LONDON — World shares clawed back more ground yesterday as investors rattled by a run of heavy losses took comfort from the Federal Reserve’s pledge to keep interest rates near zero for two more years.
They also welcomed data showing China’s export growth accelerating in July, calming fears that weak demand from Europe and the United States would hit the world’s second biggest economy.
The MSCI all-country world index, which has fallen as much as 20% from a May high, rose 1%. Emerging market shares were up more than 2%.
European equities gained around half a percent in choppy trade, adding to their 1,2% rise on Tuesday.
Investor sentiment was boosted by the Fed’s unprecedented announcement that it was likely to keep interest rates at extraordinary low levels through to mid-2013.
The move was double-edged, however. It gives a message to markets that the Fed is willing to keep things afloat, but it also acknowledges how much the US economy has weakened.
“Low interest rates support equity markets, but it is just a relief rally. There are too many uncertainties out there,” Louise Cooper, markets analyst at BGC Partners, said.
“Markets are so badly beaten up any piece of good news is an excuse to rally. Yes, markets do look cheap, however, we could have years and years of low growth to pay back our debts.”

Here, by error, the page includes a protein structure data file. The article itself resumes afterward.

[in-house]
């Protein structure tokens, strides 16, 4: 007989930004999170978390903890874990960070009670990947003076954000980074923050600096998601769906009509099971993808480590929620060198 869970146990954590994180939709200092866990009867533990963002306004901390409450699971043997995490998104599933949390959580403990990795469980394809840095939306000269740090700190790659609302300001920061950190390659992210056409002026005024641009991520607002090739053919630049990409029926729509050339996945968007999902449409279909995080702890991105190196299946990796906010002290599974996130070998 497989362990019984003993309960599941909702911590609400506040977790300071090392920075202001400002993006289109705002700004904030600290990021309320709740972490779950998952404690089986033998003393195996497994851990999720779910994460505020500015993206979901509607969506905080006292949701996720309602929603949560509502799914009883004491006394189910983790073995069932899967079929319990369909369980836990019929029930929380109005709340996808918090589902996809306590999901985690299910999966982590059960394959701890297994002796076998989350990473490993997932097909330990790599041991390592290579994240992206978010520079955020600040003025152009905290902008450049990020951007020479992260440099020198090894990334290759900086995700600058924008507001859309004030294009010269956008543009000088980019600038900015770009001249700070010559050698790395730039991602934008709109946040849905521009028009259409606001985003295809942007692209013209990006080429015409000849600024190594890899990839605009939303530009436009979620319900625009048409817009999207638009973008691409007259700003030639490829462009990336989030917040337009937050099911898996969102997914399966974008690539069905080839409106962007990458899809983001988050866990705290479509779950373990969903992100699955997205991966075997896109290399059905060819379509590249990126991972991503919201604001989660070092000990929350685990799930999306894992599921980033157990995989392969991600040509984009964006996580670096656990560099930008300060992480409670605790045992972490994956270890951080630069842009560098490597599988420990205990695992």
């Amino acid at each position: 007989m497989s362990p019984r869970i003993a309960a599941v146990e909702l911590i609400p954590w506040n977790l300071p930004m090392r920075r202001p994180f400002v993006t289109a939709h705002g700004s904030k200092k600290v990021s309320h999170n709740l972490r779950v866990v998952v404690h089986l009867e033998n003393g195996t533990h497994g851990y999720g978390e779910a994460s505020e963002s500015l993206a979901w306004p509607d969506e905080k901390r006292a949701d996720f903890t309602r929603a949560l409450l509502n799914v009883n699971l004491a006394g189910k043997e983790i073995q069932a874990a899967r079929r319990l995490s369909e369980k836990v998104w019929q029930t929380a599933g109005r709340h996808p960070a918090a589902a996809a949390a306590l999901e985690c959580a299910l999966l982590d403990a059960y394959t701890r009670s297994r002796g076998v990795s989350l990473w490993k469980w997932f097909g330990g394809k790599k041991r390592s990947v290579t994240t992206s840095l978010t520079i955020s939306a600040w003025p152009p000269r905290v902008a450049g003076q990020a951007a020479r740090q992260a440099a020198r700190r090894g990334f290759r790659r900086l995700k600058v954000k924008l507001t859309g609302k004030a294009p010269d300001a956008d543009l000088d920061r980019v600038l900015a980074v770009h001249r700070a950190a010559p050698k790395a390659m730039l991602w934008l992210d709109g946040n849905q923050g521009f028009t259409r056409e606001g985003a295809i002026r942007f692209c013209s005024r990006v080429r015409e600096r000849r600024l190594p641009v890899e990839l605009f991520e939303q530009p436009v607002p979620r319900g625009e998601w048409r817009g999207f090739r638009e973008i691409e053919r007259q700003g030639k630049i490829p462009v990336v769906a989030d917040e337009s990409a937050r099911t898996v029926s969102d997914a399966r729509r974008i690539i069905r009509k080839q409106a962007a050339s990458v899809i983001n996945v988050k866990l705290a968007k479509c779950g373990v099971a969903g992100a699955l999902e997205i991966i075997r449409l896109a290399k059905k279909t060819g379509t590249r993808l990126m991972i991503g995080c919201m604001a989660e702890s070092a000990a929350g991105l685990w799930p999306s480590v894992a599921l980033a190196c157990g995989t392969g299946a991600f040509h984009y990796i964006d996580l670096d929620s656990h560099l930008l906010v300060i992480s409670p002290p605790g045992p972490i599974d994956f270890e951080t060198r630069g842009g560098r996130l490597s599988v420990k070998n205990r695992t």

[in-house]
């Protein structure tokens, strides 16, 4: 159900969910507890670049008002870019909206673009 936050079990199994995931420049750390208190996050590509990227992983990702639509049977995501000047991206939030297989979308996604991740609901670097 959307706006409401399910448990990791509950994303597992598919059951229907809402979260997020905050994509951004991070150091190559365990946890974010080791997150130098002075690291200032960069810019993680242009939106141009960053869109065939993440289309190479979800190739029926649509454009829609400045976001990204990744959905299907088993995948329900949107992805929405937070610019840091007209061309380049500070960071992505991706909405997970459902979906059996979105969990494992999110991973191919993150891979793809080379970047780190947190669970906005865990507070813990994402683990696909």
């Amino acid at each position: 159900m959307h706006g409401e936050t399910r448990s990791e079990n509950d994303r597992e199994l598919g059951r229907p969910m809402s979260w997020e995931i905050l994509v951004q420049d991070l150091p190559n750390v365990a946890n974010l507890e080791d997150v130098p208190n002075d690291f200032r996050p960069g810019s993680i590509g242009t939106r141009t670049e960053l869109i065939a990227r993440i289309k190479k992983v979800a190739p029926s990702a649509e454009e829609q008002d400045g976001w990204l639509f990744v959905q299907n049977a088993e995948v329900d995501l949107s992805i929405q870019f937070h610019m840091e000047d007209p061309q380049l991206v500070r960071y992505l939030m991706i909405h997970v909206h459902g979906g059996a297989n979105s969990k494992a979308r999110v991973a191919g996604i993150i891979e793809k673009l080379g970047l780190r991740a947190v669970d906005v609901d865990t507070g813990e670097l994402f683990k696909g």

Goldman Sachs said a third round of asset-buying quantitative easing from the Federal Reserve was likely following Tuesday’s statement.
“We now see a greater-than-even chance that (it) will resume quantitative easing later this year or in early 2012. We have changed our call because (the) statement suggests that the committee’s reaction function to incoming economic news is more dovish than we had previously thought,” Jan Hatzius, chief economist at the firm, said in a note.
The dollar fell three-quarters of a percent against major currencies as prospects for minimal dollar-interest rates sent buyers elsewhere.
The euro was off its recent lows, but remained vulnerable to concerns about the eurozone’s now broad-based debt crisis, despite the European Central Bank’s move to ease some of the pressure by buying peripheral debt.